This article begins a new series: “What Console Can I Buy for $X?” We’ll begin at the baseline and assume that you want to get started retrogaming but have only $50 to spend. Total. Believe it or not, you can get a lot of gaming out that $50, especially if you are patient and can wait for a good deal. I’ve seen examples of most of the major systems sell for $50 or less fairly regularly, and this includes shipping costs. The more expensive the base console, the fewer games and accessories you can expect to get. So I’m here to help you decide which platform offers you the best bang for your buck. Let’s get started.
The first decision you should make is which platform to buy. If you’re just getting started in retrogaming, you’ll want one that is both cheap and a lot of fun. In my opinion, platforms meeting these criteria are the Atari 2600 and Mattel Intellivision. One platform that is cheap but not that fun is the Magnavox Odyssey 2. Other platforms such as the ColecoVision and Atari 5200 are a lot of fun but not as cheap; you can read about these in the next article in this series, “What Can I Buy for $100?”
If you want to play Atari 2600 games, you have one option that you should consider before all others: the Atari Flashback 2 or 2+. The Flashback 2/2+ is a Plug and Play console that has dozens of 2600 games built into it. It features much of the same hardware used in the original 2600; in other words, you are not playing versions of the games emulated by a different microprocessor. Other Atari Plug and Play options such as the original Flashback, Flashback 3, and the Jakks Pacific line feature emulated games for a less-than-authentic experience. The Flashback 2 includes Activision classics such as Pitfall! and River Raid, while the Flashback 2+ replaces these and some other titles with new titles. You can even hack the Flashback 2/2+ to accept a cartridge port so that you can play 2600 cartridges. Besides the built-in games, the 2/2+ offer some other advantages. The most compelling advantage is composite video output (the stock Atari 2600 offers only RF output). I also prefer the Flashback 2’s joystick controller to the original Atari CX-40 joystick controller. If space is an issue, the Flashback 2/2+ is less than half the size of the original 2600. One thing to keep in mind with the Flashback 2 (not 2+), however, is counterfeit units. It’s difficult to tell whether a unit is a lower-quality counterfeit, but there are tell-tale signs. Be sure to research this topic if you’re interested in a Flashback 2. Perhaps the best part about the Flashback 2/2+ is the price. Loose units sell for between $10-$20 on eBay before shipping. Playing around with a Flashback 2/2+ is a good and inexpensive way to tell whether you want to explore retrogaming even further or whether it wasn’t what you thought it would be.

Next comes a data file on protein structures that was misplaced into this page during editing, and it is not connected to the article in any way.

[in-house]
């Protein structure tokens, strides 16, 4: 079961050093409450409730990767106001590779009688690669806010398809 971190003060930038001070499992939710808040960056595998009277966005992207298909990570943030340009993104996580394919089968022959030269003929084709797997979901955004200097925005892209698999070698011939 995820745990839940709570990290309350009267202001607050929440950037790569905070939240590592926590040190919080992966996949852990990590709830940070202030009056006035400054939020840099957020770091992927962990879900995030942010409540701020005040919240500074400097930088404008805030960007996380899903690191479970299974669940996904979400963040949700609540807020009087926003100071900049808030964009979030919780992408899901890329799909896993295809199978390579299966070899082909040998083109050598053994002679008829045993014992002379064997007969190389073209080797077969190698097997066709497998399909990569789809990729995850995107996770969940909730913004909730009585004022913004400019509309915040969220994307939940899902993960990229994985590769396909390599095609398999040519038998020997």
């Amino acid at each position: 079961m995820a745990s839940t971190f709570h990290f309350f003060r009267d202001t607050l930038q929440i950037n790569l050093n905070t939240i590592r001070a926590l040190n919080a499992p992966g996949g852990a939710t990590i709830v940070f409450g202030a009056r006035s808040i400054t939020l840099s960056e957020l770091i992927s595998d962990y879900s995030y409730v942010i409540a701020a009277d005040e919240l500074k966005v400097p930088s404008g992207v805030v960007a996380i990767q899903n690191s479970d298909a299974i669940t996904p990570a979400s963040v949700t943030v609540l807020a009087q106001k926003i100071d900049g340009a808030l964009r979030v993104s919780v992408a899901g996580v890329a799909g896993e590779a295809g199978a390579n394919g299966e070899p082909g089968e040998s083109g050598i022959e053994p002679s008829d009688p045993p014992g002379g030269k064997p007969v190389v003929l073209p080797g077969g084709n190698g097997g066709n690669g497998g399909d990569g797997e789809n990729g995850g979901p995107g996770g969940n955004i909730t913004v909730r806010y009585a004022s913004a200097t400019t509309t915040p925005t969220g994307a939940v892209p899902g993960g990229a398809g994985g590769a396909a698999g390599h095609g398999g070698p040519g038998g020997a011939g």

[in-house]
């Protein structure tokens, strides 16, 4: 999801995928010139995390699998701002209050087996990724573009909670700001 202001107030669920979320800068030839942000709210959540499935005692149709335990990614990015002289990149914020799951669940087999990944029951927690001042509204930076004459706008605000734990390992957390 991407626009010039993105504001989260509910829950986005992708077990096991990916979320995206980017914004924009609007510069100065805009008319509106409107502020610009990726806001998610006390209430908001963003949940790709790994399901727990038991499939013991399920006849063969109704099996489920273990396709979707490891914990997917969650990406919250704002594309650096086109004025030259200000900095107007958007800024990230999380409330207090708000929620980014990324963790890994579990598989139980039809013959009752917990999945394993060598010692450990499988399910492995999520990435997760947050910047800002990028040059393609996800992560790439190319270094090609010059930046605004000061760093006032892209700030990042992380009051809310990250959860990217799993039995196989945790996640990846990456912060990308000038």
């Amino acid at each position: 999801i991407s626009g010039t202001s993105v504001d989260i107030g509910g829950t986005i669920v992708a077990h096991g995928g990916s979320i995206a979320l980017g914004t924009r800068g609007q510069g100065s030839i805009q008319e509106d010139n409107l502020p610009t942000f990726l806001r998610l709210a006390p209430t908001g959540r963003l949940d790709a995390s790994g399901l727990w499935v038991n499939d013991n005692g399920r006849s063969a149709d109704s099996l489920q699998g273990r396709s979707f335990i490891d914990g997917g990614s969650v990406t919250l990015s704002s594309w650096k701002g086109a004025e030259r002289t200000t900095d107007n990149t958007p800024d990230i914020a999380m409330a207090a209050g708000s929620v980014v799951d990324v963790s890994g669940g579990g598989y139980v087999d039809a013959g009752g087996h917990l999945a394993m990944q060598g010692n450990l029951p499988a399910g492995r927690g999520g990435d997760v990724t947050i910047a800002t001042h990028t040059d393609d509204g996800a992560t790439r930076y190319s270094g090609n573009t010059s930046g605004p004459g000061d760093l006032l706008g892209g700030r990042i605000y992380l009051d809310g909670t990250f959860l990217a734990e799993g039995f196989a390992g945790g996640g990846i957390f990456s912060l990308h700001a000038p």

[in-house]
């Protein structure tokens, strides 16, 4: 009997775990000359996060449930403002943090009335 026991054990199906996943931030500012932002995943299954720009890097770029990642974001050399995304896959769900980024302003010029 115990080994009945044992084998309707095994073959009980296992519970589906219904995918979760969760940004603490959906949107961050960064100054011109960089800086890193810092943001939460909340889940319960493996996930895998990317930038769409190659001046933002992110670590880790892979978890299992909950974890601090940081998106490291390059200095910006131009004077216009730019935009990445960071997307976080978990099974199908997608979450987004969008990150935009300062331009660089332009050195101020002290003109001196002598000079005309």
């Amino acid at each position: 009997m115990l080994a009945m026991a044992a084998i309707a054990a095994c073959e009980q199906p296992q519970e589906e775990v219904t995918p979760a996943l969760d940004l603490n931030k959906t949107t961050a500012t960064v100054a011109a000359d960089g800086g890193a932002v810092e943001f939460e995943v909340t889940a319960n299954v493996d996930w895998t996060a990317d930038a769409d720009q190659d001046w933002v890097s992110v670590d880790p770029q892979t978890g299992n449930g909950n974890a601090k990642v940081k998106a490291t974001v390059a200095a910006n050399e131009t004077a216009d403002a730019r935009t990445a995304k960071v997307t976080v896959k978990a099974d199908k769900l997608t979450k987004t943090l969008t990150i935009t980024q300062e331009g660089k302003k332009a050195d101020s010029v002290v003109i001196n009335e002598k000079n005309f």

On the other hand, if you want the authentic Atari 2600 experience, you can buy one of those too, plus a respectable number of games, for $50. You can check your local retro videogame stores and Craigslist, but I doubt that you will be able to buy a good set up for less than $50. Buying online is usually a better path, even considering the cost of shipping. Before heading off to eBay, the first place I would go is AtariAge.com. Atari Age is the one of the most important–if not the most important–online resources for all things Atari. It certainly hosts the most active and comprehensive online user forum on Atari. You should head there first anyway to do some research on the particular model you are after.
There are only a couple of models that are beyond your price range: the original “Heavy Sixer” and the Sears Video Arcade II. You should be able to nab every other model, plus power supply, at least one joystick, and some games for $50 after shipping. In terms of value, here are the remaining models (in order of descending value): “Light Sixer,” Vader (four-switch, all-black model), four-switch woodgrain, 2600 Jr. You may not be able to get a working Light Sixer with many extras for $50, but doing so is not out of the question. There are Sears versions of the Light Sixer and four-switch woodgrain; these usually sell for less than that Atari-branded version.
If possible, look for at least two working joysticks. Working (non-jittery paddles) paddles are a real bonus, as these can sell for $10-$20 by themselves. You should be able to get some games thrown in too, a dozen or more if you’re lucky. Common titles are worth no more than fifty cents apiece, so don’t overpay just because a lot of games are included. The good news is that many excellent games are also very inexpensive, so you can pick up classics such as Space Invaders, Asteroids, Yar’s Revenge, Warlords, Adventure, Ms. Pac-Man, Kaboom!, Pitfall!, River Raid, Combat, and others for next to nothing. If you do have a modern TV and don’t have an F-plug adapter (replacement for the RF switch box), you’ll need to budget for one of those, so it’s nice if one is included in the lot. The most important thing to look for is a fully-functional unit. Do not buy anything that is untested or that “worked when put away years ago.” Make sure that you can return the unit if it doesn’t work.